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On the coast of Cork, Syracuse is a divorced fisherman who has stopped drinking. His precocious daughter Annie has failing kidneys. One day, he finds a nearly-drowned young woman in his net; she calls herself Ondine and wants no one to see her. He puts her up in an isolated cottage that was his mother's. Annie discovers Ondine's presence and believes she is a selkie, a seal that turns human while on land. Syracuse is afraid to hope again.
According to the dictionary an 'ondine is a water nymph or water spirit, the elemental of water. They are usually found in forest pools and waterfalls. They have beautiful voices, which are sometimes heard over the sound of water. According to some legends, ondines cannot get a soul unless they marry a man and bear him a child. This aspect has led them to be a popular motif in romantic and tragic literature.' Another bit of background information that aids the viewer of this little rarity of a film, ONDINE, is the bit of folklore often referred to in the film - that Ondine is a 'selkie': 'In Irish folklore, there are many stories about creatures who can transform themselves from seals to humans. These beings are called selkies. The seals would come up onto rocks or beaches and take off their skins, revealing the humans underneath. There is no agreement among the stories of how often they could make this transformation. Some say it was once a year on Midsummer's Eve, while others say it could be every ninth night. Once ashore, the selkies were said to dance and sing in the moonlight. One of the most common themes found in selkie folklore is romantic tragedy. Selkie women were supposed to be so beautiful that no man could resist them. They were said to have perfect proportions and dark hair. They also made excellent wives. For this reason, one of the most common selkie stories is that of a man stealing a selkie woman's sealskin. Without her skin, she cannot return to the sea, and so she marries the human man and has children with him. She is a good wife and mother, but because her true home is in the sea, she always longs for it. In the stories, she ends up finding her sealskin that her husband has hidden, or one of her children unwittingly finds it and brings it to her. According to legend, once a selkie find her skin again, neither chains of steel nor chains of love can keep her from the sea. She returns to the ocean, usually leaving her children behind with their grief-stricken father'.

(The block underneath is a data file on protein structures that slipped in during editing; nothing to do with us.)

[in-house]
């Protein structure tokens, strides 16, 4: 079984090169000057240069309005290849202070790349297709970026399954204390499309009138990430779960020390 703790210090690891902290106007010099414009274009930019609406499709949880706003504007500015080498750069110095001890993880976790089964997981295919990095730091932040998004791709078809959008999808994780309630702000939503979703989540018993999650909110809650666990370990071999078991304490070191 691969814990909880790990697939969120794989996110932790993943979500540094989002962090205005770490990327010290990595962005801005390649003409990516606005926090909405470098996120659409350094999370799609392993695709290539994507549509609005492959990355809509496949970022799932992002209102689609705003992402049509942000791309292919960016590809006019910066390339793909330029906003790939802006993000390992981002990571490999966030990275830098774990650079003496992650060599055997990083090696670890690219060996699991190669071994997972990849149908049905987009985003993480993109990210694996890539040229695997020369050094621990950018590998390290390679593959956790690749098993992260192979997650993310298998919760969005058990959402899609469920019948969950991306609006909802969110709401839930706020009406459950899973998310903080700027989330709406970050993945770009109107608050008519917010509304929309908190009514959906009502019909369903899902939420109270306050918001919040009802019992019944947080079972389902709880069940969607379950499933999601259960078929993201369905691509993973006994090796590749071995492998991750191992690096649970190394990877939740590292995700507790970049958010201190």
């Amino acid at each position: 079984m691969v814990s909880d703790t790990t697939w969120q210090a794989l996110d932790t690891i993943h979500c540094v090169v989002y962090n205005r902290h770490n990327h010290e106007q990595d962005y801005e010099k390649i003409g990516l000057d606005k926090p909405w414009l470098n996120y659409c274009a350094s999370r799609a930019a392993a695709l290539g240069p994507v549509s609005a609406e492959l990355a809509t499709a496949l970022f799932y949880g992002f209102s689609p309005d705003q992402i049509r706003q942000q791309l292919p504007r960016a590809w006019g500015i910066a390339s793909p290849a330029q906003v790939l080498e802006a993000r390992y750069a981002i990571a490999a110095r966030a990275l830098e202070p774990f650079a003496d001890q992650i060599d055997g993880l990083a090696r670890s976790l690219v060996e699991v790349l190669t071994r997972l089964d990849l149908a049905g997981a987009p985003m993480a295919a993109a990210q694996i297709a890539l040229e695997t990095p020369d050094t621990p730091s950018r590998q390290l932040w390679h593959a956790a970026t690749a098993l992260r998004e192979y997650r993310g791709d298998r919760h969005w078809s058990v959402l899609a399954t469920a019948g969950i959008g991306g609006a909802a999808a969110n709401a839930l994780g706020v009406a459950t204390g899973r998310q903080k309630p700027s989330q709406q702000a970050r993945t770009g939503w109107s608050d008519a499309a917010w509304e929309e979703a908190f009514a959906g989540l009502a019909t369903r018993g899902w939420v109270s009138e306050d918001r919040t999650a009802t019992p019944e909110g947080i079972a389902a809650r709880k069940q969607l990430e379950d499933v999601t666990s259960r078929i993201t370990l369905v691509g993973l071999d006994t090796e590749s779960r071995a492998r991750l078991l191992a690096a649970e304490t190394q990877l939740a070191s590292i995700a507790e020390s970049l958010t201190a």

All of this information may seem redundant, but when a beautiful little film such as ONDINE, written and directed by the always excellent Neil Jordan, knowing the background helps support the manner in which the story is told and revealed. Syracuse (Colin Farrell) is a recovering alcoholic fisherman whose alcoholic wife has custody of his beloved daughter Annie (Allison Barry) who because of renal failure must be dialyzed frequently and spend her days in a motorized wheelchair while she awaits a kidney transplant. Syracuse focuses his life on Annie - until one day while fishing he brings up a beautiful girl in his nets, a frightened girl named Ondine (Alicja Bachleda, a brilliant Polish actress and singer from Mexico) who fears being seen by anyone. Syracuse protects and clothes her and secludes her in his dead mothers shack by the sea - until Annie discovers her, having researched everything she could fine at the library about the selkies. Annie decides Ondine is selkie who must bury her seal coat in the earth and thus gain seven years on land without having return to the sea. With this mixture of myth and reality the story moves along at a gentle pace: Syracuse frequents the priest (Stephen Rea) confessional (his only available semblance of an AA stabilizer in his small village), Annie and Ondine bond, Syracuse and Ondine fall in love (despite the myth's warning that every selkie has a husband), and the townsfolk begin to accept the strange happiness that has returned to Syracuse's heart. The plot then twists and the realities of the myth become known and the story progresses from a recreation of a mythical romance to the difficulties of a true romance.
The chemistry between Farrell and Bachleda and Farrell and Barry is extraordinary and palpable: they make the film sing. The haunting musical score is by Kjartan Sveinsson and the moody cinematography is by Christopher Doyle. Neil Jordan pulls all of these elements together into a film that will linger in memory - like the song Ondine sings. There have been novels, operas, ballets, and plays written based on this myth, but few capture its mystery the way this film does. It is a quiet little gem of art.
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